Fens, 2013, [19], the Netherlands

Evaluate multidisciplinary care delivered to stroke patients living in the community after discharge from hospital or inpatient rehabilitation.

PubMed, EMBASE, CINAHl and the Cochrane Library

N = 4 (of 14 included) All RCTs

N = 774

5

You, 2013 [25]

Australia

Evaluate case management in community aged care (CMCAC) interventions on service use and costs.

Web of Science, Scopus, Medline, CINAHL (EBSCO) and PsycINFO (CSA). Google Scholar identified studies unavailable in these databases

N = 21 RCT, cluster RCT (n = 16), comparative observational (n = 5)

N = 44012

5

Bryant-Lukosius, 2015, [24] Canada

Evaluate clinical and cost effectiveness of clinical nurse specialists providing transitional care.

CINAHL, EMBASE, Global Health, HealthStar, Medline, Allied and Complementary Medicine Database (AMED), Cochrane Library Database of Systematic Reviews and Controlled Trials Register, Database of Abstracts of Reviews of Effects, Health Economics Evaluation Database, and Web of Science

N = 5 (of 13 included) All RCTs

N = 964

8

Reilly, 2015 [26]

UK

Evaluate case management approaches to home support for people with dementia.

ALOIS, the Specialised Register of the Cochrane Dementia and Cognitive Improvement Group, The Cochrane Library, MEDLINE, EMBASE, PsycINFO, CINAHL, LILACS, Web of Science, Campbell Collaboration/SORO database and the Specialised Register of the Cochrane Effective Practice and Organisation of Care Group

N = 13 All RCTs

N = 9615

10

Liu, 2016, [27]

Canada

Evaluate effectiveness of smart homes and home health-monitoring technologies for older adults with complex needs.

Scopus, PubMed, Cinahl, IEEE Explore, ISI Web of Sciences, and ACM Digital Library

N = 48 RCTs and other designs (specifics NR)

N = 11375

8

Home care versus institutional care (n = 3)

  

Mottram, 2002, [7]

UK

Compare outcomes of long term home care versus institutional care for functionally dependent older people.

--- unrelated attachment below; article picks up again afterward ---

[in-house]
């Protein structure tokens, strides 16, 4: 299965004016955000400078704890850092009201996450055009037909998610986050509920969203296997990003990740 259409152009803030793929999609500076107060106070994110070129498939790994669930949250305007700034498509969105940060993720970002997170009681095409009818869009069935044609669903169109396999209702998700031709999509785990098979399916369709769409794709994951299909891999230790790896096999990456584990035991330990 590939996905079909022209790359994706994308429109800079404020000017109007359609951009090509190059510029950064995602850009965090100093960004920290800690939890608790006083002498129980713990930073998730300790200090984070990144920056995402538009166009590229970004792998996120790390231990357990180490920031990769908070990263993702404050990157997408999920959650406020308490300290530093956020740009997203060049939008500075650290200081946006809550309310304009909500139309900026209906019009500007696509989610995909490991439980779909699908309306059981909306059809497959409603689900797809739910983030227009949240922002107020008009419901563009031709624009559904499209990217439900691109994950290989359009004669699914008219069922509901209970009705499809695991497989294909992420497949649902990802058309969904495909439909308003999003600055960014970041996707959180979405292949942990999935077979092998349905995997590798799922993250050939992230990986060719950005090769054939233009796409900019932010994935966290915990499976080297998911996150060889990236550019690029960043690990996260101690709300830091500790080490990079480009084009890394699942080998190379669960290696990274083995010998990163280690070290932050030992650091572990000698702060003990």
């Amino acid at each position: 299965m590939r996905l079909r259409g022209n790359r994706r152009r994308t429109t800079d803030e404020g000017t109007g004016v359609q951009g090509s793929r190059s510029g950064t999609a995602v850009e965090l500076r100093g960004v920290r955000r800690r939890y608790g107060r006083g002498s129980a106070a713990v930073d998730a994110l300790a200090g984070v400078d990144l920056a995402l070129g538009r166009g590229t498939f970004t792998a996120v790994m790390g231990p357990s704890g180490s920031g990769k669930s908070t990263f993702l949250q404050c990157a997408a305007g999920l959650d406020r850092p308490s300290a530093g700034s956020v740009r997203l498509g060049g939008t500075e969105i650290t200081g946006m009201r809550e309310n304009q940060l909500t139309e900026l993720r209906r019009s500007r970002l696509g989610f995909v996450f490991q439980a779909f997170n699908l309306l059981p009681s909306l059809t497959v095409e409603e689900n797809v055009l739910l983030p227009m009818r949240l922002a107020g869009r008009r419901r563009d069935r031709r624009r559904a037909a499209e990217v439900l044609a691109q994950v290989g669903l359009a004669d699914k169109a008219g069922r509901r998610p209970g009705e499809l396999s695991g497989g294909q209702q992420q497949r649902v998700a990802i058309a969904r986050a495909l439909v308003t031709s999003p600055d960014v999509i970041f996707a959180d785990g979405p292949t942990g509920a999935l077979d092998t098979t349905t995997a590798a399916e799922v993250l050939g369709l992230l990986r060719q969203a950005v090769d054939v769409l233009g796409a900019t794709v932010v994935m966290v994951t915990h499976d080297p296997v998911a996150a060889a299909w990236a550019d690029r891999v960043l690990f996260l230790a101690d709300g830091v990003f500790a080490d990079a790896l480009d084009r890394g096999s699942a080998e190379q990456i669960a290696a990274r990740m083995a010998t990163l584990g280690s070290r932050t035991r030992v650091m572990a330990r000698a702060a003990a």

Cochrane Effective Practice and Organization of Care Group (EPOC), the Cochrane Controlled Trials Register, MEDLINE, EMBASE, Best Evidence, Ageline, Cinahl, EconLit, PsycInfo, NTIS, Scisearch, Sigle.

N = 1 Cochrane Review RCT

N = 112

9

Gomes, 2013, [30]

UK

Evaluate home palliative care services, odds of dying at home, and the clinical effectiveness of home palliative care services.

Cochrane Central Register of Controlled Trials, EMBASE, MEDLINE, Cochrane Pain, Palliative and Supportive Care Trials Register, Cochrane Effective Practice and Organization of Care Trials Register, CINAHL, EURONHEED, PsycINFO, Cochrane Database of Systematic Reviews, Database of Abstracts of Reviews of Effectiveness, Health Technology Assessment Database, NHS Economic Evaluation Database

N = 23 RCT (n = 16) Controlled trial, controlled before and after, interrupted time series with nested controlled before and after (n = 7)

N = 41603

n = 37561 (elderly) n = 4042 (caregivers)

10

Wysocki, 2015, [29]

USA

Evaluate outcomes of older adults receiving home and community-based support versus those living in nursing homes.

Medline (via Ovid), AgeLine

N = 14 Longitudinal RCTs and quasi-experimental observational designs (specifics NR)

NR

6

Rehabilitation at home versus conventional rehabilitation care (n = 7)

  

Britton, 2000, [32]

Sweden

Evaluate post-stroke home rehabilitation compared to conventional alternatives.

MEDLINE, Cochrane Library, Cinahl, Econlit, ArbSpriline, ABI Inform, and Sociological Abstracts.

N = 7 RCT (n = 6), controlled trial (n = 1)

N = 1487

6

Toussant, 2005, [34]

United States

Evaluate physical therapy in the management of hip fractures that were surgically treated.

PubMed, ProQuest, EBSCO.

N = 3 (of 15 included) RCT, blocked RCT equivalence trial

N = 451

4

Hillier, 2010, [33]

Australia

Evaluate stroke rehabilitation delivered in the home compared to an outpatient clinic or day hospital setting.

Cochrane library, Ovid (Medline, AMED, Embase, Ageline), Ebsco (Cinahl) and PEDro.

N = 6 (of 15 publications) All RCTs

N = 1170

6

Mehta, 2011, [18]

As above

As above

As above

As above

As above

Allen, 2012, [35]

Canada

Evaluate rehabilitation practices for patients with dementia who have had a hip fracture

Medline, CINAHL, Cochrane, Embase, PEDro, PsychINFO, Web of Science, and Scopus.

N = 1 (of 13 included) Prospective longitudinal cohort

N = 96

4

Fens, [19]

As above

As above

N = 5 (of 14 included in review) All RCTs

N = 1029

As above

Brown, 2015, [31]

UK

Evaluate multidisciplinary rehabilitation services in medical day hospitals on older patients’ health outcomes.

Cochrane Effective Practice and Organisation of Care Group Register of Studies, CENTRAL, MEDLINE via Ovid, EMBASE via Ovid and CINAHL via EbscoHost

N = 7 (of 16) All RCTs

N = 901

10

AMSTAR = Assessing the Methodological Quality of Systematic Reviews, RCT Randomized control trial, NR not reported

a Aims reported here are those relevant to this overview. When appropriate, only the subset of studies specific to the eligibility of this overview are reported

Summary of findings

Home with support versus independent living at home (n = 11 reviews)